Skin Allergy Types: A Guide for Prevention and Treatment

There are many skin allergy types and causes. Find out the different kinds to more effectively treat and prevent these common skin conditions.

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Itching. Redness. Bumps. Swelling. Flaking. Skin allergies can cause major discomfort, affect your daily routine, and make you feel self-conscious about your appearance. If you are a skin allergy sufferer, remember — you are not alone! The good news is that most symptoms are easily treatable. Look and feel your best, and keep your daily schedule intact, by learning more about different skin allergy types.

Skin Allergy Types

Skin allergies occur when the immune system reacts to a harmless substance, typically causing rashes and often causing itching [link to article A1 The Most Common Causes of Allergies]. Some of the most common skin allergy types include:

Allergic Contact Dermatitis

Allergic Contact Dermatitis

This irritation is a reaction to something touching your skin. Plants, such as poison ivy, are common examples as well as nickel, a metal common in jewelry. These allergy rashes feature raised blisters and bumps, and they can be very painful and itchy.

Hives

Hives

Hives are bumps or welts that form from allergic reactions. They can last for up to six weeks.

Triggers for Skin Allergies

Many things can cause skin allergies, including textiles, food, plants, jewelry and environmental factors. You can minimize your chances of having allergy rashes or a skin allergy reaction by watching out for these things.

Plants with Three Leaves or More

Plants with Three Leaves or More

Contact dermatitis is often caused by plants with three leaves or more. If you come in contact with poison ivy, a thorough hand wash with soap and water right after exposure may remove the sticky substance (urushiol) that triggers the allergy rashes.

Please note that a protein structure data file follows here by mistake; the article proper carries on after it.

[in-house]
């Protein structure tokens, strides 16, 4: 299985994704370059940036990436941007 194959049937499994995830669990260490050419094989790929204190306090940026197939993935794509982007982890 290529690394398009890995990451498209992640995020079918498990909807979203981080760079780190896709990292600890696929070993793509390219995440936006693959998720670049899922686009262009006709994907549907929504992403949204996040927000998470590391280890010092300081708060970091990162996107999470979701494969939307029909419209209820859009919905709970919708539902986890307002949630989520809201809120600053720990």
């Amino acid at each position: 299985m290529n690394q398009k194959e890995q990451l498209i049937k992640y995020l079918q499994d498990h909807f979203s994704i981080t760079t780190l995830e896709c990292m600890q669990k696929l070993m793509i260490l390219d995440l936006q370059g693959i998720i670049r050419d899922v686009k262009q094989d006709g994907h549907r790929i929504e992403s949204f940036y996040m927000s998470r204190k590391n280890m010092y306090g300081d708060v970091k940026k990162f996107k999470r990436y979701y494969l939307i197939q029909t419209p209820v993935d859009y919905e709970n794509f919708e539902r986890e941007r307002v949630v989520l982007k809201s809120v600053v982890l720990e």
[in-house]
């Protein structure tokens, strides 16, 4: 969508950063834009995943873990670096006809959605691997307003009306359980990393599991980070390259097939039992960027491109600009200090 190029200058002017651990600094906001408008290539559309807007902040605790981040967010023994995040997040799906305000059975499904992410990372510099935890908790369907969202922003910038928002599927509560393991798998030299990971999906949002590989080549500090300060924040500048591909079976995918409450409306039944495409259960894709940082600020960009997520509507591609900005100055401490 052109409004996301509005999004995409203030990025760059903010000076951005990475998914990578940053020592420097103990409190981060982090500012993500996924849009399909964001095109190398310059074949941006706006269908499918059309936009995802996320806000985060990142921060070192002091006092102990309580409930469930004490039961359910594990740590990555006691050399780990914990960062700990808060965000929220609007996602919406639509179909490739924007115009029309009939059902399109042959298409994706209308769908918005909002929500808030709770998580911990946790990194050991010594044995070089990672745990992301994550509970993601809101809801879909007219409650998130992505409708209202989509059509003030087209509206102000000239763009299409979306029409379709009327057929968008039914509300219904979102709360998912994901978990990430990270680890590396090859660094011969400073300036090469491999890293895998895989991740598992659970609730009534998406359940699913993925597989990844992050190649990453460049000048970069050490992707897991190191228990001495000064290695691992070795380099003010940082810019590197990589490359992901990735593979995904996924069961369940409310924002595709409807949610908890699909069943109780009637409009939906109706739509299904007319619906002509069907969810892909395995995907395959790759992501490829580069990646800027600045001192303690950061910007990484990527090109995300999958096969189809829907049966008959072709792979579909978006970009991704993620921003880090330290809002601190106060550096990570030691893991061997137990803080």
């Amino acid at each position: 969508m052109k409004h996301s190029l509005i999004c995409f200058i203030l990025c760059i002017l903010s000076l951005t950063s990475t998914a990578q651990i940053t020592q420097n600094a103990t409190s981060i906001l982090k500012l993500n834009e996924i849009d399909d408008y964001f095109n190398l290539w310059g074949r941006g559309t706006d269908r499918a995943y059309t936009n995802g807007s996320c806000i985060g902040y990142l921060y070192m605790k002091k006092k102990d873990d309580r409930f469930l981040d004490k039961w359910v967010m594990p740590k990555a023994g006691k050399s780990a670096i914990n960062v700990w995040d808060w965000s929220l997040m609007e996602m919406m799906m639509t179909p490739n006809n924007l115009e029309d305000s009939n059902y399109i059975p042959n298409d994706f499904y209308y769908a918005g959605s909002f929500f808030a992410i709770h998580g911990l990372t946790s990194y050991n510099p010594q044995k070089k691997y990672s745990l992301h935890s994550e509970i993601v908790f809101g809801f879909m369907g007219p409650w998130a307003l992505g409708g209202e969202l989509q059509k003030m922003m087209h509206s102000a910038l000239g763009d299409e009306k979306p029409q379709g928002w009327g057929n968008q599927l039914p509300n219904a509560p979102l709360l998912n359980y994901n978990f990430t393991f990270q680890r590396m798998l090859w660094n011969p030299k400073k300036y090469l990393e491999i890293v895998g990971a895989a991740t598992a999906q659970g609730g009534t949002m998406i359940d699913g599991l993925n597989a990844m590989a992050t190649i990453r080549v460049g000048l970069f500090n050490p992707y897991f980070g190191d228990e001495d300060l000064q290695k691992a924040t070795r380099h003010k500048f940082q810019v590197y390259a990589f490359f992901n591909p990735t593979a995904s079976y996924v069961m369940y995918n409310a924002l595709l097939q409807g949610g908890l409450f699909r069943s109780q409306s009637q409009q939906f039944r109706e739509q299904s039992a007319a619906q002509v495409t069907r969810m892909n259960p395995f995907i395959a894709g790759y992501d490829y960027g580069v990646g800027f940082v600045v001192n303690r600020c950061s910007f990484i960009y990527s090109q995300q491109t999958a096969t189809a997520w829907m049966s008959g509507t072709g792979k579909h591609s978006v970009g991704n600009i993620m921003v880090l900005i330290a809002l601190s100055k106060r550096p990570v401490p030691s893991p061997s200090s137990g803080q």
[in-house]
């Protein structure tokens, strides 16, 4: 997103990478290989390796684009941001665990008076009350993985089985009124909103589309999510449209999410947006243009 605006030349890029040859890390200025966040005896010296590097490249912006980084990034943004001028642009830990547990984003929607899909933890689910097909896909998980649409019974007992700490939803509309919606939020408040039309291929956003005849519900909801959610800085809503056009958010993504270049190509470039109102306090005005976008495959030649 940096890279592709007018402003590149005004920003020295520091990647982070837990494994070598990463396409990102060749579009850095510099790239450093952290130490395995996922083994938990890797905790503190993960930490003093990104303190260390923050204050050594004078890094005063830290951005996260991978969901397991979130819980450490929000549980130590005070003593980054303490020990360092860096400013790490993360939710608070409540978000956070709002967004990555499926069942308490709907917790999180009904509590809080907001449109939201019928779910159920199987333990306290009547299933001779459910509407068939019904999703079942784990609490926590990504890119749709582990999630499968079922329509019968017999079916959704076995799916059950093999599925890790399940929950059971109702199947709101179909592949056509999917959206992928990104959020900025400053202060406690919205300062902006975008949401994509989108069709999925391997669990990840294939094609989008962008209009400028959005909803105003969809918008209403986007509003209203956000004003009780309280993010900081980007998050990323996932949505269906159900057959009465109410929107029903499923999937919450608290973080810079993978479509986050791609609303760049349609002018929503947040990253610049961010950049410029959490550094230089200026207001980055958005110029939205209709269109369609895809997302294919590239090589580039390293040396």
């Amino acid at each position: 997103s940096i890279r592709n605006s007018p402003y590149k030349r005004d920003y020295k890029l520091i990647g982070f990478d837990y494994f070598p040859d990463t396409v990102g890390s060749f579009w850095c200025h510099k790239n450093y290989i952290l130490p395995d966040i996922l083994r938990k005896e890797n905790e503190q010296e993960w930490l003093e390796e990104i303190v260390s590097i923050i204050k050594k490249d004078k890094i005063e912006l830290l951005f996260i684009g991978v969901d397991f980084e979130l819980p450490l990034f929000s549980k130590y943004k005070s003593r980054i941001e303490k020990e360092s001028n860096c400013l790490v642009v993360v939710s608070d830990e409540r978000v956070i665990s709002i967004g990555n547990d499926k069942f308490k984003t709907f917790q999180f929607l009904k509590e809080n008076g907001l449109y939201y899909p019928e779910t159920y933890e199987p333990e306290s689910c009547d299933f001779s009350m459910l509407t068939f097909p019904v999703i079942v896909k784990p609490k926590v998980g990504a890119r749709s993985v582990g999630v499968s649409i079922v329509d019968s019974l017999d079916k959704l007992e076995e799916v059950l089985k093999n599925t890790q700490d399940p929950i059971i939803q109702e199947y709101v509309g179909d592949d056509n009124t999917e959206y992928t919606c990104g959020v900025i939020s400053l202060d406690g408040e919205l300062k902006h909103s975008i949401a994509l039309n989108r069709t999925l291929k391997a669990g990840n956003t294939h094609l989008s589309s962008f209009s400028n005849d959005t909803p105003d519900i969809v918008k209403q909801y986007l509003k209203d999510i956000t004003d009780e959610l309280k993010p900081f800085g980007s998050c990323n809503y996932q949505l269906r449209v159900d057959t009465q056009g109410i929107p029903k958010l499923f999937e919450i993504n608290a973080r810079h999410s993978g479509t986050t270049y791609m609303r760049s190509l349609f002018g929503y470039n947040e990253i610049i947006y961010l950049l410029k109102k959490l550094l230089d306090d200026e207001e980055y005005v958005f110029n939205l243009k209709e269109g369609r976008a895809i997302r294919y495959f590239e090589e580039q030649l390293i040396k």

Temperature

Temperature

Everybody is different — especially when it comes to skin allergy triggers. For some people, hot weather can be a trigger. For others, cold, dry weather can trigger allergy rashes. Colder weather can dry out skin and leave people vulnerable to a reaction.

Sun Exposure

Sun Exposure

Besides heat, sunlight can also be an allergy trigger. Sunscreens may protect you from UV rays, but be careful because certain chemicals in sunscreen can be allergy triggers too.

Pollen, Pet Dander and Dust Mites

Pollen, Pet Dander and Dust Mites

Pollen, pet dander [link to article A5: Managing Pet Allergies] and dust mites [link to article A4: The Dirt on Dust Mites] can do more than make your nose run and your eyes itch. They can also cause a skin allergy. If these allergens are triggers for you, keep pets out of your bedroom, keep your house clean, and close your windows. These are only a few things you can do to avoid allergens and prevent different skin allergy types from occurring.

Water

Water

Salt in seawater and chlorine in swimming pools can irritate people and trigger allergy rashes. Additionally, aquagenic urticaria is a rare form of hives that causes a rash to appear after touching water.

Other Irritants

Common household products may contain ingredients that can irritate the skin, such as fragrances, dyes, and other chemicals in cleaning agents or cosmetics. Some materials, such as metals, latex or other textiles may also cause various skin allergy types.

Treatment for Various Skin Allergy Types

There are several ways to treat skin allergies [link to article A3: Daily and Weekly Allergy Tips]! You should avoid scratching at all costs because that can cause further irritation.

Over-the-counter

Over-the-counter antihistamines can prove helpful at alleviating skin allergy symptoms. Loratadine (Claritin®) is not only indicated for the relief of allergic rhinitis symptoms, but also skin allergy symptoms including urticaria and other dermatological disorders.

 

If symptoms persist, consult your doctor. Individual responses may vary.

ASC Ref. No. B076N072721CS
L.PH.MKT.CC.05.2021.1008

 

REFERENCES

  • Allergy Facts and Figures. Asthma and Allergy Foundation of America. Accessed March 17, 2020.
  • Allergies and Hay Fever . Centers for Disease Control and Prevention. Accessed March 17, 2020.
  • What Is an Allergic Skin Condition? Asthma and Allergy Foundation of America. Accessed March 17, 2020.
  • What is a Skin Allergy? Intermountain Healthcare. Accessed March 17, 2020.
  • Poison Ivy, Sumac and Oak. American Skin Association. Accessed March 17, 2020.